Type-aware validators

Since we needed to validate a lot of types with a lot if schemas, we used an approach whereby we could tie a TypeScript type to a validation function once, and let our various uses of that validation function infer the result type automatically. In principle, we wanted to be able to write code like this:

const validateFoo = makeValidator<Foo>(schemaForFoo);
const validateBar = makeValidator<Foo>(schemaForBar);

if (isValid(validateFoo, aThing)) {
	// TypeScript knows `aThing` is a Foo.
} else if (isValid(validateBar, aThing)) {
	// TypeScript knows `aThing` is a Foo.


Unless or until AJV or your schema validator of choice provides a mechanism for this, we can pretty easily solve this problem for ourselves. Here’s how we did so with AJV.

First, we defined a subtype of the provided AJV validation function type which “knows” which type it validates:

export interface ValidateFunction<T> extends Ajv.ValidateFunction {
  _t?: T; // avoid unused parameter lint warnings


We could then define makeValidator:

export function makeValidator<T>(schema: object): ValidateFunction<T> {
  return ajv.compile(schema);


Note that ValidateFunction<T> is basically just a trivial wrapper around the built-in type, and that makeValidator uses the built-in compile but returning our new typed ValidatorFunction<T>. All this type and this function are doing is hoisting the AJV up into a type that is associated with some specific type. In our sample above, validateFoo would have type ValidateFunction<Foo>, for example.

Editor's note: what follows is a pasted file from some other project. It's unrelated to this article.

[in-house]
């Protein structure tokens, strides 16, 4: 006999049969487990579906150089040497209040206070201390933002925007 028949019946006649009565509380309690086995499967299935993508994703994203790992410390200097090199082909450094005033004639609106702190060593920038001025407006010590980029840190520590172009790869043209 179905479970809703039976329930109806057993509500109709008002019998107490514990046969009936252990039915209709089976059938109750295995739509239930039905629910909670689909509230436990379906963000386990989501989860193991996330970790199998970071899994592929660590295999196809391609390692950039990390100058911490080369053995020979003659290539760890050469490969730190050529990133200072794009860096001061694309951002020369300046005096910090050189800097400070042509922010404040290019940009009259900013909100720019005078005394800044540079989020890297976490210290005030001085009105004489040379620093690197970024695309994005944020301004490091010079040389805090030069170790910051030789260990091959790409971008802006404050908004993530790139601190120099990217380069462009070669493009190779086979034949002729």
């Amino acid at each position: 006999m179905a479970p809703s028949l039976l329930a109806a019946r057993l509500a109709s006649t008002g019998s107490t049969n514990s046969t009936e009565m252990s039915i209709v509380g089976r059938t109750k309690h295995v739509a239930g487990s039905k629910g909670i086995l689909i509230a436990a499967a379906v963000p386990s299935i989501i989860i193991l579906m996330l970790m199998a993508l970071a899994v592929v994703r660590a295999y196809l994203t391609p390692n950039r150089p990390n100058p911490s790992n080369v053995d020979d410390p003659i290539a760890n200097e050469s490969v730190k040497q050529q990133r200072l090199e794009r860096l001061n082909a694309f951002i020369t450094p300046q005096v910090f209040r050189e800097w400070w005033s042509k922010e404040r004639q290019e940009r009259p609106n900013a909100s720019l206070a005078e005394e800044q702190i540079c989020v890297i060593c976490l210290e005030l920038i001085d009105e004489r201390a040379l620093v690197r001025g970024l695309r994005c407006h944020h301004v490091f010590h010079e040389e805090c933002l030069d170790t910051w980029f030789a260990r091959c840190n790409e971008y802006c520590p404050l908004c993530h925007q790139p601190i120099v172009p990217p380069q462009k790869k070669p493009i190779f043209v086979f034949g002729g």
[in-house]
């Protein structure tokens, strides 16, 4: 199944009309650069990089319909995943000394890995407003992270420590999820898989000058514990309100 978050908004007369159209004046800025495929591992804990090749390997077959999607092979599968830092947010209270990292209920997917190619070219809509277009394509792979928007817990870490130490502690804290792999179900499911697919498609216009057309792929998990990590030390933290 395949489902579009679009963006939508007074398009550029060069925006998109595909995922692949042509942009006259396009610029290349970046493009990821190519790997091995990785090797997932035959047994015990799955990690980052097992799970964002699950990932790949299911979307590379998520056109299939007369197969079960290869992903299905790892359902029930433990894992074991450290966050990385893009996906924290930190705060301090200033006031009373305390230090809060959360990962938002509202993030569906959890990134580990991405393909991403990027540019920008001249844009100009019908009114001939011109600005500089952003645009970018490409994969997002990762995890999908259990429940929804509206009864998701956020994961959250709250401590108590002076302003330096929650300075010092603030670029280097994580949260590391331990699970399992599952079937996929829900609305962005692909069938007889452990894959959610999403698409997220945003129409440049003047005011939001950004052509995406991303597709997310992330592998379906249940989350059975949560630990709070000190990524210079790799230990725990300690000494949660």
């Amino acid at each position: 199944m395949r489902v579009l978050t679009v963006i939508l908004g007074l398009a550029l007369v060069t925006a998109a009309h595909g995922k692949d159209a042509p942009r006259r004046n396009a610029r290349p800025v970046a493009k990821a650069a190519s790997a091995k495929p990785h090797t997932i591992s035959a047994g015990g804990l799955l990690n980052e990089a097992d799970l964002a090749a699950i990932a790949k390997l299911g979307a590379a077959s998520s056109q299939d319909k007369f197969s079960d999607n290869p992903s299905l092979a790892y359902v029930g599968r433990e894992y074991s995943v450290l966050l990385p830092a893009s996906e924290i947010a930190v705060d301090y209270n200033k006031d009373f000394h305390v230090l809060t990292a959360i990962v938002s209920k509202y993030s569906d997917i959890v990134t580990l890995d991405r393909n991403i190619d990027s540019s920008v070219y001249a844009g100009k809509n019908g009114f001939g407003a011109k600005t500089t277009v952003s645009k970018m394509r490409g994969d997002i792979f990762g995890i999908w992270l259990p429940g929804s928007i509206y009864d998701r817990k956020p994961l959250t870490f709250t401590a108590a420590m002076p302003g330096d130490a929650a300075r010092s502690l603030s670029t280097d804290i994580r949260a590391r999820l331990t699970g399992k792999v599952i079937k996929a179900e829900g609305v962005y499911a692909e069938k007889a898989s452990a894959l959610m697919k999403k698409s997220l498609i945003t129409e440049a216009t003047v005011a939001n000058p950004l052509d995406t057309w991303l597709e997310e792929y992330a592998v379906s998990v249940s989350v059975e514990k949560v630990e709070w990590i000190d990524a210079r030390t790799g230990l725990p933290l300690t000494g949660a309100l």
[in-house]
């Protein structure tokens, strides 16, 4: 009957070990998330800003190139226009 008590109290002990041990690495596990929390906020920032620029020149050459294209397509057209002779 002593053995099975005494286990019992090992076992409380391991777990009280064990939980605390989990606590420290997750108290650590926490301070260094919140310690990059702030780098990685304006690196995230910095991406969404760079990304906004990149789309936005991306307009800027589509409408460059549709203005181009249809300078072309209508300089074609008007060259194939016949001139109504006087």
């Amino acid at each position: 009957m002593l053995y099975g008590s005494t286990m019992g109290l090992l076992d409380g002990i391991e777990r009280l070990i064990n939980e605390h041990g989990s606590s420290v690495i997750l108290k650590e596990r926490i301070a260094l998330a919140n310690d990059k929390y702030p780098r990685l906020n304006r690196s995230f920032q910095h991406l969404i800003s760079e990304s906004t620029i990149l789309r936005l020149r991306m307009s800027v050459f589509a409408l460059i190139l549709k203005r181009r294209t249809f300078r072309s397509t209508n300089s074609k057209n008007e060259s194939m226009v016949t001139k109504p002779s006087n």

Given this definition, we can define isValid as follows:

function isValid<T>(
  validator: ValidateFunction<T>,
  candidate: any
): candidate is T {
  return validator(candidate) === true;


This approach is quite flexible. We could also define functions that return Result.Type<T> or whatever else we want using this general approach.

With these techniques, you can simplify data validation in general and simplify the interface between TypeScript types and risky externally-sourced data. Good luck!

  • Fzr says:

    Is that means this article:
    is depreciated?
    BTW, based on “Modular, Type-safe Metadata with TypeScript” I was unable to create recursively lookup into nested classes/interfaces and bind all together because of limited Reflection access

    • Drew Colthorp Drew Colthorp says:

      Hi Fzr,

      These two techniques are orthogonal. This post is purely concerned with using JSON schema from TypeScript with good type support, whereas the other post really more about building APIs to build out metadata for your types.

      You can combine these techniques if you want. For example, you could use the metadata technique to decorate types generated from JSON schema, with TypeScript validating that the two don’t fall out of sync (to make up an arbitrary combination – I haven’t done this).

      That said, one area where the metadata post differs from my current usual style is that we’re using lots of little types at different layers of the system instead of one big type used everywhere. So to a certain extent, some of the patterns in the examples from that post would be less likely to occur in code-bases where we’re using e.g. this JSON schema technique.


  • John Hammond says:

    You can try out a framework called ts.validator. Generic object validation. Fluent rules.